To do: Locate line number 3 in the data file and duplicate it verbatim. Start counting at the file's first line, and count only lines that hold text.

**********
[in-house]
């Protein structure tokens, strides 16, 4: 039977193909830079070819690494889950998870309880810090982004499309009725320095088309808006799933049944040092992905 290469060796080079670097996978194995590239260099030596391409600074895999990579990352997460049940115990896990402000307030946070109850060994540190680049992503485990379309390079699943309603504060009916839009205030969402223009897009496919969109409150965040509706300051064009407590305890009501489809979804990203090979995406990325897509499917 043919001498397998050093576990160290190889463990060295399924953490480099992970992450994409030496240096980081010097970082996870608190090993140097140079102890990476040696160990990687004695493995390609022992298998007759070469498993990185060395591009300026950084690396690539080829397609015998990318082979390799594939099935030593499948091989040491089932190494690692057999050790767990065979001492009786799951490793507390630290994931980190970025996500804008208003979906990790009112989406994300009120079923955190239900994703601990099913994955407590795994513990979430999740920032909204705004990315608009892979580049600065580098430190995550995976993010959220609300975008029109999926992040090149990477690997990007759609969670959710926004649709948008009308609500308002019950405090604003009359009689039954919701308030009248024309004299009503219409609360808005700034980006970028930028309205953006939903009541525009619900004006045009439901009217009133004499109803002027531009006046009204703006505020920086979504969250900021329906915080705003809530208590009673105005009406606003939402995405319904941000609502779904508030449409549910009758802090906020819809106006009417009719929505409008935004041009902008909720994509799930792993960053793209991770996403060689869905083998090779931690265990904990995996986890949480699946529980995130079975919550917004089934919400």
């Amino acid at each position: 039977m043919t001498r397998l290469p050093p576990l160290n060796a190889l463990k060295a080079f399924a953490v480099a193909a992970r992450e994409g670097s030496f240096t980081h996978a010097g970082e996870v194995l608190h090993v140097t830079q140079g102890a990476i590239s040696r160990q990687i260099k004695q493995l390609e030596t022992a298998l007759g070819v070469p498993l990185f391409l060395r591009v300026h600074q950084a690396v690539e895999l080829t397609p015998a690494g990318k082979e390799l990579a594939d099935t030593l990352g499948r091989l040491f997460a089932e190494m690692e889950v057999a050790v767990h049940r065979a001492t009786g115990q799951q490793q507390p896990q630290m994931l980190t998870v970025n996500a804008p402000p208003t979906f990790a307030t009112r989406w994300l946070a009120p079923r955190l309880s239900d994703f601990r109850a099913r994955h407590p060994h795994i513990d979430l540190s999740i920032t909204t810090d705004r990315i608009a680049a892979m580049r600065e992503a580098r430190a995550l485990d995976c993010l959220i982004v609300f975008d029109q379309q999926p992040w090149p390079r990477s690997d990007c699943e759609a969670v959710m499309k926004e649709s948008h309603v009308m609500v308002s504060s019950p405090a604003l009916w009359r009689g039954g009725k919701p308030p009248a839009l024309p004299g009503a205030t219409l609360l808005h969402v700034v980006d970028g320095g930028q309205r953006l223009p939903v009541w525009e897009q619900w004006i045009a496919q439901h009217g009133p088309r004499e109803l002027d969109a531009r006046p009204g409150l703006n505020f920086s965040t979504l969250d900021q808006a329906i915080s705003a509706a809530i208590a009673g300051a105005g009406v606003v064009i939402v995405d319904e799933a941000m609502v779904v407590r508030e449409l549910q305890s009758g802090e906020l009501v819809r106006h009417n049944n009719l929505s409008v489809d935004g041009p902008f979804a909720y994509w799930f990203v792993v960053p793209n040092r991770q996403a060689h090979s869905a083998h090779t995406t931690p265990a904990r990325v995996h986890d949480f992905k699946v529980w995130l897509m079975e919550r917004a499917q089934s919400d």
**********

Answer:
């Amino acid at each position: 039977m043919t001498r397998l290469p050093p576990l160290n060796a190889l463990k060295a080079f399924a953490v480099a193909a992970r992450e994409g670097s030496f240096t980081h996978a010097g970082e996870v194995l608190h090993v140097t830079q140079g102890a990476i590239s040696r160990q990687i260099k004695q493995l390609e030596t022992a298998l007759g070819v070469p498993l990185f391409l060395r591009v300026h600074q950084a690396v690539e895999l080829t397609p015998a690494g990318k082979e390799l990579a594939d099935t030593l990352g499948r091989l040491f997460a089932e190494m690692e889950v057999a050790v767990h049940r065979a001492t009786g115990q799951q490793q507390p896990q630290m994931l980190t998870v970025n996500a804008p402000p208003t979906f990790a307030t009112r989406w994300l946070a009120p079923r955190l309880s239900d994703f601990r109850a099913r994955h407590p060994h795994i513990d979430l540190s999740i920032t909204t810090d705004r990315i608009a680049a892979m580049r600065e992503a580098r430190a995550l485990d995976c993010l959220i982004v609300f975008d029109q379309q999926p992040w090149p390079r990477s690997d990007c699943e759609a969670v959710m499309k926004e649709s948008h309603v009308m609500v308002s504060s019950p405090a604003l009916w009359r009689g039954g009725k919701p308030p009248a839009l024309p004299g009503a205030t219409l609360l808005h969402v700034v980006d970028g320095g930028q309205r953006l223009p939903v009541w525009e897009q619900w004006i045009a496919q439901h009217g009133p088309r004499e109803l002027d969109a531009r006046p009204g409150l703006n505020f920086s965040t979504l969250d900021q808006a329906i915080s705003a509706a809530i208590a009673g300051a105005g009406v606003v064009i939402v995405d319904e799933a941000m609502v779904v407590r508030e449409l549910q305890s009758g802090e906020l009501v819809r106006h009417n049944n009719l929505s409008v489809d935004g041009p902008f979804a909720y994509w799930f990203v792993v960053p793209n040092r991770q996403a060689h090979s869905a083998h090779t995406t931690p265990a904990r990325v995996h986890d949480f992905k699946v529980w995130l897509m079975e919550r917004a499917q089934s919400d």